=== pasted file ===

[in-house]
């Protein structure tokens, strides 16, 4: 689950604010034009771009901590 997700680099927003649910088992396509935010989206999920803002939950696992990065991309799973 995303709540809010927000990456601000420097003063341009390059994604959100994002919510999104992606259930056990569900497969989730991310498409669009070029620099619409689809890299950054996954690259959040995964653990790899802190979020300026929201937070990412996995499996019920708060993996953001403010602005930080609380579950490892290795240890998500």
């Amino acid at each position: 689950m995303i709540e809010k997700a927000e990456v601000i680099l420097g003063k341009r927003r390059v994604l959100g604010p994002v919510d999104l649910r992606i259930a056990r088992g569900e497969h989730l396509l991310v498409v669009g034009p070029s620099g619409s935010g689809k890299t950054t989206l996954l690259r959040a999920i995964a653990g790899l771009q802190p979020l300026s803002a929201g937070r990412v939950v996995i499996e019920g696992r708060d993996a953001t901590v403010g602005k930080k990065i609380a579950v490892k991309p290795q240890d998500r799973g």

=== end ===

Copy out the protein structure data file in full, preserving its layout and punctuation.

[in-house]
């Protein structure tokens, strides 16, 4: 689950604010034009771009901590 997700680099927003649910088992396509935010989206999920803002939950696992990065991309799973 995303709540809010927000990456601000420097003063341009390059994604959100994002919510999104992606259930056990569900497969989730991310498409669009070029620099619409689809890299950054996954690259959040995964653990790899802190979020300026929201937070990412996995499996019920708060993996953001403010602005930080609380579950490892290795240890998500």
């Amino acid at each position: 689950m995303i709540e809010k997700a927000e990456v601000i680099l420097g003063k341009r927003r390059v994604l959100g604010p994002v919510d999104l649910r992606i259930a056990r088992g569900e497969h989730l396509l991310v498409v669009g034009p070029s620099g619409s935010g689809k890299t950054t989206l996954l690259r959040a999920i995964a653990g790899l771009q802190p979020l300026s803002a929201g937070r990412v939950v996995i499996e019920g696992r708060d993996a953001t901590v403010g602005k930080k990065i609380a579950v490892k991309p290795q240890d998500r799973g």